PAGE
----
August 14, 2009 10:08:00 AM
Tim Pratt -
The Starkville Board of Aldermen is expected to vote Tuesday on proposed amendments to the city''s alcohol ordinance after it holds a second public hearing on the matter.
But the amendments have been revised since Aug. 4 when aldermen held the first hearing. Citizens at the Aug. 4 hearing were concerned because the amendments not only would have allowed alcohol sales on Sundays, but also extended the hours businesses would have been able to sell alcohol by two hours on weeknights, from 12 a.m. to 2 a.m., and one hour on Friday and Saturday nights, from 1 a.m. to 2 a.m.
The version up for discussion Tuesday won''t include the longer hours, except on Sundays. It would allow businesses to sell alcohol from 11 a.m. to 10 p.m. on Sundays -- alcohol sales currently are illegal on Sundays -- while hours throughout the rest of the week would remain the same.
Citizens at the first public hearing also were concerned because the city was considering an amendment that would have shortened the distance alcohol-selling businesses must be located away from churches, schools, funeral homes and day care centers from 250 feet to 100 feet. The amendments up for consideration Tuesday won''t include that reduction in distance, but they will include a change in the way the city measures the distances. The city currently measures from building to building, but the new ordinance would allow the city to measure from property line to property line, Chief Administrative Officer Lynn Spruill said.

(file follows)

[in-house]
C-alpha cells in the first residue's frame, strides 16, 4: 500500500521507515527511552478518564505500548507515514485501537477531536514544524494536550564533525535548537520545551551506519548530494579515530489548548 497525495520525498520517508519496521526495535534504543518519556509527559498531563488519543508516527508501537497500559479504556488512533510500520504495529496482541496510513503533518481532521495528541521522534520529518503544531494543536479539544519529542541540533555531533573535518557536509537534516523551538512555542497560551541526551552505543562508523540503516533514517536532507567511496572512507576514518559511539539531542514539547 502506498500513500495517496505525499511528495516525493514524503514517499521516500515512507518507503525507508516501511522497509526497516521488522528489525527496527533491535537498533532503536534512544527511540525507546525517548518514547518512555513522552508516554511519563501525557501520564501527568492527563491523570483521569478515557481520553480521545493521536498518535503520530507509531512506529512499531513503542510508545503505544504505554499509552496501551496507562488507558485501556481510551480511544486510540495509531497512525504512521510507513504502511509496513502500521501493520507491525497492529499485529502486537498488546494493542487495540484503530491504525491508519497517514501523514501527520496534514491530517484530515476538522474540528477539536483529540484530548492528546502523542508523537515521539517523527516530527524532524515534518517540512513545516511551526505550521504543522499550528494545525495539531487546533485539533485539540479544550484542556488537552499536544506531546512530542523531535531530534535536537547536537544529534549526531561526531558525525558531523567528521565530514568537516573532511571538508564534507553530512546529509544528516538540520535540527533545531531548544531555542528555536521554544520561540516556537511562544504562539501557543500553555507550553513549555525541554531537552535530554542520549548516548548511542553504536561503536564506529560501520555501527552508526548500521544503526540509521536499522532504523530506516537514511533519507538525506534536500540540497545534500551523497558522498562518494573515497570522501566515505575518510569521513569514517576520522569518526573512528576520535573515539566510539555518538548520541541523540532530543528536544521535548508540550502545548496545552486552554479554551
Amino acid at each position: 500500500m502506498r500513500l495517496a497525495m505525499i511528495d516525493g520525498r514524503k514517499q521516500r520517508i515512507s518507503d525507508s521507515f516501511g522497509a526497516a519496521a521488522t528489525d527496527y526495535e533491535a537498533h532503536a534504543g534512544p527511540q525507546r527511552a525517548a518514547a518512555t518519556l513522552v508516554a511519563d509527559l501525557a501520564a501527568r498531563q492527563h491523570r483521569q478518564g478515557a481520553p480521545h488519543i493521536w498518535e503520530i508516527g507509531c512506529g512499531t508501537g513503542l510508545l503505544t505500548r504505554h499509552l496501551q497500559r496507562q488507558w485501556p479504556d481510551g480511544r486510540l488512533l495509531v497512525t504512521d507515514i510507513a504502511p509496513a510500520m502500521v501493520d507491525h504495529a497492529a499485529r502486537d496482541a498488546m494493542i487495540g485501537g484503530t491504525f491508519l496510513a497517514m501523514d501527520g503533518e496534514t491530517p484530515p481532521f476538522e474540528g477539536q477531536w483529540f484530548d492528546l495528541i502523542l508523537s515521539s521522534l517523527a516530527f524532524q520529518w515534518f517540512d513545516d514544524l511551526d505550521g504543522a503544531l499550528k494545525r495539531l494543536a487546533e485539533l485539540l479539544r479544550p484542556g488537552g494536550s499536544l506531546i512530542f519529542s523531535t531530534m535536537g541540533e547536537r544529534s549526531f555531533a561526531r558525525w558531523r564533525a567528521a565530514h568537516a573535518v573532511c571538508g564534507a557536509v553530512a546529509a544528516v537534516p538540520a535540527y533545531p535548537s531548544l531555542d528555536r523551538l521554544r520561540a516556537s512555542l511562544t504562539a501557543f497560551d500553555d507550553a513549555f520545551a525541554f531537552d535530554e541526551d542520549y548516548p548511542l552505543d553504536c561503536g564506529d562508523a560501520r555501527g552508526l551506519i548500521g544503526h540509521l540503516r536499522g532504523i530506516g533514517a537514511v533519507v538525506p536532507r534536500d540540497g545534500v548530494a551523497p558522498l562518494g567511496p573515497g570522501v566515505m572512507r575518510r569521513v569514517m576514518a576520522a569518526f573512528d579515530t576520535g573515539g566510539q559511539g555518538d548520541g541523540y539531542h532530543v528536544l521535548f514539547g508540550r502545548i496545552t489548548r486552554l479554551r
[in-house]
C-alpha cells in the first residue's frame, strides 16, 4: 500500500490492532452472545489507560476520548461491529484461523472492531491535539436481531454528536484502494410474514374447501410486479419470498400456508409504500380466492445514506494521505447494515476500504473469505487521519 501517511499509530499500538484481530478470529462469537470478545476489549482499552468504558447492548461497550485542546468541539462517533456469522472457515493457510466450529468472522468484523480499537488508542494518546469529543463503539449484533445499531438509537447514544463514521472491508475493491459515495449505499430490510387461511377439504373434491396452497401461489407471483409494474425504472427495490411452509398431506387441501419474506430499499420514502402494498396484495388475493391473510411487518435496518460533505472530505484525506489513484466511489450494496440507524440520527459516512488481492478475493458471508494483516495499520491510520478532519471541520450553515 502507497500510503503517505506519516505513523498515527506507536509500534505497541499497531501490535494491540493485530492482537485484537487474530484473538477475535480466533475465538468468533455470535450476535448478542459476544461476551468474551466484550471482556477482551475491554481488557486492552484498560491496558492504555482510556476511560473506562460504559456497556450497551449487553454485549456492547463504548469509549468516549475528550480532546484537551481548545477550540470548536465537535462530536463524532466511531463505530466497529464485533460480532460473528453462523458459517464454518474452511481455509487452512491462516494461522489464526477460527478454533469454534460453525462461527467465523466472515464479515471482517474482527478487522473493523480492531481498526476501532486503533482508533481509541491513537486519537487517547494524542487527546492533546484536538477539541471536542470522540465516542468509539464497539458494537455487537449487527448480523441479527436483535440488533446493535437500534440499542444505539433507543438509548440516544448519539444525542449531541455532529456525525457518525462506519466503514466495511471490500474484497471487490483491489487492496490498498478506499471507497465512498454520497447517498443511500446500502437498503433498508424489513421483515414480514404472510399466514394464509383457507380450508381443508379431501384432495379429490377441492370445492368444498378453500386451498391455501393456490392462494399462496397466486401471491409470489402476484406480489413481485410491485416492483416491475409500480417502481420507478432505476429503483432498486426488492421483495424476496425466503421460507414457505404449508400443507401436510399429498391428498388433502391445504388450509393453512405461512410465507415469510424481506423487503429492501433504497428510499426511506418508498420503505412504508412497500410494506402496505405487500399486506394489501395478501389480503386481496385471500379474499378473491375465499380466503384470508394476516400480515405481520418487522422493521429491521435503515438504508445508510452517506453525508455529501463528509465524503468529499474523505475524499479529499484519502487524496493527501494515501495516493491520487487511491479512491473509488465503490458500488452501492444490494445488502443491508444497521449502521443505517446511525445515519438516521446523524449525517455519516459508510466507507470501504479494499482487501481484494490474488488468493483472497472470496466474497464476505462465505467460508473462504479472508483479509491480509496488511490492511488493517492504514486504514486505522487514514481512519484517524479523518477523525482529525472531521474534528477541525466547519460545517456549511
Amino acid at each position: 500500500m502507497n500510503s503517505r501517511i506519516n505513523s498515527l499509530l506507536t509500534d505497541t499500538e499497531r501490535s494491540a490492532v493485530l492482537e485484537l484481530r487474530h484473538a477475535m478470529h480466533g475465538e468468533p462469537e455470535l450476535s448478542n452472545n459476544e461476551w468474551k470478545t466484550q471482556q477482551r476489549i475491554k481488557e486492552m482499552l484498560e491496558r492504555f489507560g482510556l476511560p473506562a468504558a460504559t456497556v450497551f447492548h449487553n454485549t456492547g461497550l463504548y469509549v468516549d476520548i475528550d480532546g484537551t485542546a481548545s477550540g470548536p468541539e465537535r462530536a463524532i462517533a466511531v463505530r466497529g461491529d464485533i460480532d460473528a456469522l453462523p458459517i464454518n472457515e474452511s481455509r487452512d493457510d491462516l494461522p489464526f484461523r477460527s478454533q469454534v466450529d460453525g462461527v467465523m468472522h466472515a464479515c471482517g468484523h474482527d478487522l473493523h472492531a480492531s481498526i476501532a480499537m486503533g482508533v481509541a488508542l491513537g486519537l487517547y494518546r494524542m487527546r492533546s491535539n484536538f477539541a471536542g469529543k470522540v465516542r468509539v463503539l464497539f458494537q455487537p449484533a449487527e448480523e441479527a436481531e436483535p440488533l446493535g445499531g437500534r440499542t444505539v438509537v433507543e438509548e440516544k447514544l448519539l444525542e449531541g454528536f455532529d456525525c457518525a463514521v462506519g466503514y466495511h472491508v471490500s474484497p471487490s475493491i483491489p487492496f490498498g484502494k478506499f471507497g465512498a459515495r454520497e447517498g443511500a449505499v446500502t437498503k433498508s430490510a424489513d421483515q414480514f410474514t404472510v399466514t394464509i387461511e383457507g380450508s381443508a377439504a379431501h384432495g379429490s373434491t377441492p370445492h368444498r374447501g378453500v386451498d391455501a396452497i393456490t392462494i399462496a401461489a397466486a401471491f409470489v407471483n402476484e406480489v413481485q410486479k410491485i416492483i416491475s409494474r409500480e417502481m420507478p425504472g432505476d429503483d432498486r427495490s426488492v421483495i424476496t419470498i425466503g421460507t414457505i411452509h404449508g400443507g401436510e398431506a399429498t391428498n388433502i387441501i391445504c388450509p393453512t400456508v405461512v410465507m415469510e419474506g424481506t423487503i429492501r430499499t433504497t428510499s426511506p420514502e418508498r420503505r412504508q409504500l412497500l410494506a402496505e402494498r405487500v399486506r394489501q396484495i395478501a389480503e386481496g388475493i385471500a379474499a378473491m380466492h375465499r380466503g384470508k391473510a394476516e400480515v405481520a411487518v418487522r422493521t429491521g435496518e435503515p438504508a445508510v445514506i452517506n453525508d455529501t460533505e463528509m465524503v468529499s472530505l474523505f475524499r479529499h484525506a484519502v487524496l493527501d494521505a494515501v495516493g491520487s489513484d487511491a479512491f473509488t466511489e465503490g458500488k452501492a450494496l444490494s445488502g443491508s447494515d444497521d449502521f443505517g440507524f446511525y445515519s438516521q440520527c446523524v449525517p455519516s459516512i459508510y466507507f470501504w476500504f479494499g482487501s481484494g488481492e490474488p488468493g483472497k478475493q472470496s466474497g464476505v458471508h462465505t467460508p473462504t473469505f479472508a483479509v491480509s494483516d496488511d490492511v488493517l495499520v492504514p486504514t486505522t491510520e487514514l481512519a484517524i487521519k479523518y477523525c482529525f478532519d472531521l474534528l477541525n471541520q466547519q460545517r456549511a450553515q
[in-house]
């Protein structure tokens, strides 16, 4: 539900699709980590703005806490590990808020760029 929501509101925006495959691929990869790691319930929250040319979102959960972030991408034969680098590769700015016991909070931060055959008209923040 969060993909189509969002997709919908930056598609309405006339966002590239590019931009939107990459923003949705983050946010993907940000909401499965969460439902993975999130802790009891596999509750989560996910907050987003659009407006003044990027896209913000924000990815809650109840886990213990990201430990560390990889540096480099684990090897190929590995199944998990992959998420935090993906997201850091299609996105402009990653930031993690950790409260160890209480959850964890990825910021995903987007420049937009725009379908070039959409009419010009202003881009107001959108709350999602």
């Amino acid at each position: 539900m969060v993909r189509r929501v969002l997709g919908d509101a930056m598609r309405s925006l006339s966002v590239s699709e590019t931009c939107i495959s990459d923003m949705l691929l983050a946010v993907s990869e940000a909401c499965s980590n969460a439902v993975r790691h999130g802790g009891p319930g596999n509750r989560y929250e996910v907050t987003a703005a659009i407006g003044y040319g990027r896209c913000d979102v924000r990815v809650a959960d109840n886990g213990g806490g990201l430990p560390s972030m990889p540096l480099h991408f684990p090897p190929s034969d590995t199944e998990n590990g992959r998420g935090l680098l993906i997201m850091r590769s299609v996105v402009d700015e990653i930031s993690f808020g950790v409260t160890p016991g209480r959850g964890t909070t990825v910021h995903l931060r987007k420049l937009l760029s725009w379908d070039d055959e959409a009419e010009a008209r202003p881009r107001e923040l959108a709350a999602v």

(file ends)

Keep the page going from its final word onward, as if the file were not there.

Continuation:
Ward 5 Alderman Jeremiah Dumas said Thursday the ordinance amendments have been revised since Aug. 4 because of the public outcry over the reduction from 250 to 100 feet, and because of the fear of longer hours throughout the rest of the week. He plans to make a motion Tuesday to approve the revised ordinance amendments, which still would have to be approved by the State Tax Commission''s Office of Alcoholic Beverage Control.
Dumas believes Sunday alcohol sales would help the city bring in more businesses and tax revenue, and it would give the city a progressive image.
"Do we know how much tax revenue will be produced? No, but we do know that with archaic laws on the books like the ones that we currently have, we close the door on a number of retail and restaurant organizations that might otherwise want to move to a university town," Dumas said in an e-mail. "The reality of the global market and the 21st century is that these laws do make a difference and when businesses evaluate and analyze communities, this is all part of the equation. With our current economic outlook, I think it is in the best interest of this community to encourage progressive growth and development and not discourage it."
Opponents to Sunday sales have cited religious, moral and safety concerns. They also fear an extra day of alcohol sales would stress local police departments as they wage war against drunken drivers.
The Board of Aldermen meeting is scheduled for Tuesday at 5:30 p.m. in City Hall. The public hearing will take place during the meeting.